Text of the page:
A hot, dry growing season has pulse crops charging towards maturity — is it time for a desiccant or pre-harvest pass of glyphosate?
Nevin Rosaasen, policy and program specialist for Alberta Pulse Growers, says that accurately staging a pulse crop, in this case lentils, is incredibly important to ensure farmers aren’t losing yield, crop quality, or ending up with product residues in the final sample.
Lentils mature from the bottom up, so it’s important to get down into the bottom of the canopy to shake those plants and listen for that rattle, signalling that the crop is mature. (Watch the video for more!)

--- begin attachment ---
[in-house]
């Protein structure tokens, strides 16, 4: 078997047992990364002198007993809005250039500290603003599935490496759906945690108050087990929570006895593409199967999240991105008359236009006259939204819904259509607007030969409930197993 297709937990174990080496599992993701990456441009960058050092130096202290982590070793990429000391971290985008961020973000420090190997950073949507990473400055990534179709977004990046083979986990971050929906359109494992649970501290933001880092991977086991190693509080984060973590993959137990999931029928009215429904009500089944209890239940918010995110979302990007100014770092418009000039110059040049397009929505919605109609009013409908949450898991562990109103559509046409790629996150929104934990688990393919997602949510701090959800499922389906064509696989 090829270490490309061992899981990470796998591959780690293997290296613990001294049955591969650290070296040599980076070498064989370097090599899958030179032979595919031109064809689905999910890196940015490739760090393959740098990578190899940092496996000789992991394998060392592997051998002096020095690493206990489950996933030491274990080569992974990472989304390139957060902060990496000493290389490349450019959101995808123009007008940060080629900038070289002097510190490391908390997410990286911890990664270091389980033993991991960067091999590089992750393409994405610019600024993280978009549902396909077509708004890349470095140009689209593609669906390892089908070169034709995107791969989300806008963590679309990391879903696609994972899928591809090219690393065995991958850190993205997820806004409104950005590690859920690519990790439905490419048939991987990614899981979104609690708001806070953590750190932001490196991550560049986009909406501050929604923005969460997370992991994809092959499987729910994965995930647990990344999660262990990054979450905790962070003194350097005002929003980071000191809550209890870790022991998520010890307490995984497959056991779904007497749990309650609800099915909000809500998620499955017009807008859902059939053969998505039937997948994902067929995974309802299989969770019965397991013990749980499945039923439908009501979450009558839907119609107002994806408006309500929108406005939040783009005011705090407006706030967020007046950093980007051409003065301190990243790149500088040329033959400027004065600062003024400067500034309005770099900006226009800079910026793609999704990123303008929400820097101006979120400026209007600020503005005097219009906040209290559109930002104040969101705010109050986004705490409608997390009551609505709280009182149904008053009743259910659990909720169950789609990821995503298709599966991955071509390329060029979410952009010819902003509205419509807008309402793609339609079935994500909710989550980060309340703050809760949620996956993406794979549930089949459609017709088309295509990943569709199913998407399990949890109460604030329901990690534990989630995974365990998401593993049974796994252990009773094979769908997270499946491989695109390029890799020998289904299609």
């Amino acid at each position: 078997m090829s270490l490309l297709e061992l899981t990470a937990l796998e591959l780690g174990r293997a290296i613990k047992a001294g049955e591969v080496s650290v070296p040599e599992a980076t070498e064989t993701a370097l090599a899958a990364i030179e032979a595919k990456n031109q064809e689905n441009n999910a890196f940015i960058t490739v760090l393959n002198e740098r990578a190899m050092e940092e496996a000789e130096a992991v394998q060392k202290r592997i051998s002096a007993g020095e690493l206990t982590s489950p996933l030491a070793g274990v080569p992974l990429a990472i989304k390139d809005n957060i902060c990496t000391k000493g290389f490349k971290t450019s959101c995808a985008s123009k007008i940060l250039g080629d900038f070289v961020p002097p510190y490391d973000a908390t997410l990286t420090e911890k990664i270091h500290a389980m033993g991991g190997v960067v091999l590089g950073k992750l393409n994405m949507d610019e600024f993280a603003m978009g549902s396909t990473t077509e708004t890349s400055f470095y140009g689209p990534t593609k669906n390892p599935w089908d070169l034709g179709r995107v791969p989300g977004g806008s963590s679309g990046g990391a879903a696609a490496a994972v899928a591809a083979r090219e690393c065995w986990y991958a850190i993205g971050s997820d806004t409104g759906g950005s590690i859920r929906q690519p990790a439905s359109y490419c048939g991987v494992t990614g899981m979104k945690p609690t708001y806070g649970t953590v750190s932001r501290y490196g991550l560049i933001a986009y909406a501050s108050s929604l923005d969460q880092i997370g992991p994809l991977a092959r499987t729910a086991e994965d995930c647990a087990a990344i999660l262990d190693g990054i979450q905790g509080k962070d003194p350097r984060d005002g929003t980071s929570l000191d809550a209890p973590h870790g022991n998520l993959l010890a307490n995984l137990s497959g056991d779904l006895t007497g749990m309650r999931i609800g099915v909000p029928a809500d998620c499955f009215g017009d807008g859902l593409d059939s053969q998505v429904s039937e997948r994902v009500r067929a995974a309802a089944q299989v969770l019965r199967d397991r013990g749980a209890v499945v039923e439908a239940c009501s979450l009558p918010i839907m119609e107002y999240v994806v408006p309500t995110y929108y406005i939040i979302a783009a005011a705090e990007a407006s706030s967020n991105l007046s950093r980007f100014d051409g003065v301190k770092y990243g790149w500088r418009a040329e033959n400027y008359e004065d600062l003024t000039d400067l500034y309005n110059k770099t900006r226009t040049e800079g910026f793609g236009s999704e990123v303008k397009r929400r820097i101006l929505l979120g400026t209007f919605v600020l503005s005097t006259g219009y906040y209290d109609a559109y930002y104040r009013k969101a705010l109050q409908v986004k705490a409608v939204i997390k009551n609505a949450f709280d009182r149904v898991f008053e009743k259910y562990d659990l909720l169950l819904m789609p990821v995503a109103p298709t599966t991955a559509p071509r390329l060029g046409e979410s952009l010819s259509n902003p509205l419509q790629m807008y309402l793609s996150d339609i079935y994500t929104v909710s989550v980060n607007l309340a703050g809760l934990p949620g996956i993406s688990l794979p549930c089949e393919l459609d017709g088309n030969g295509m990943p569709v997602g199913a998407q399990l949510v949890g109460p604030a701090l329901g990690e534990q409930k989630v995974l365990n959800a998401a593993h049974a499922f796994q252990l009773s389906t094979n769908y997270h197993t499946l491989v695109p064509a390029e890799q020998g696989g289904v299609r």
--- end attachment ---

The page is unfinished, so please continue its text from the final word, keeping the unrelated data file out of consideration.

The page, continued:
Unlike cereals, where a thumbnail press can indicate moisture content or maturity, pulses will often be softer at the top vs. the bottom of the plant, because of how the crop matures. Rosaasen says that farmers should focus on the visual signs of the plant and not seed firmness to gauge maturity.
For those with variable fields and those that may have green patches in low spots, it’s very key that anything sprayed is mature and below that 30% moisture mark. It’s better to wait or spray around green patches and come back to spray than risk the yield loss or residue risk. Yes, it’s a hassle, Rosaasen says, but it’s a best management practice that needs to be followed.
Watch more Pulse School videos here!
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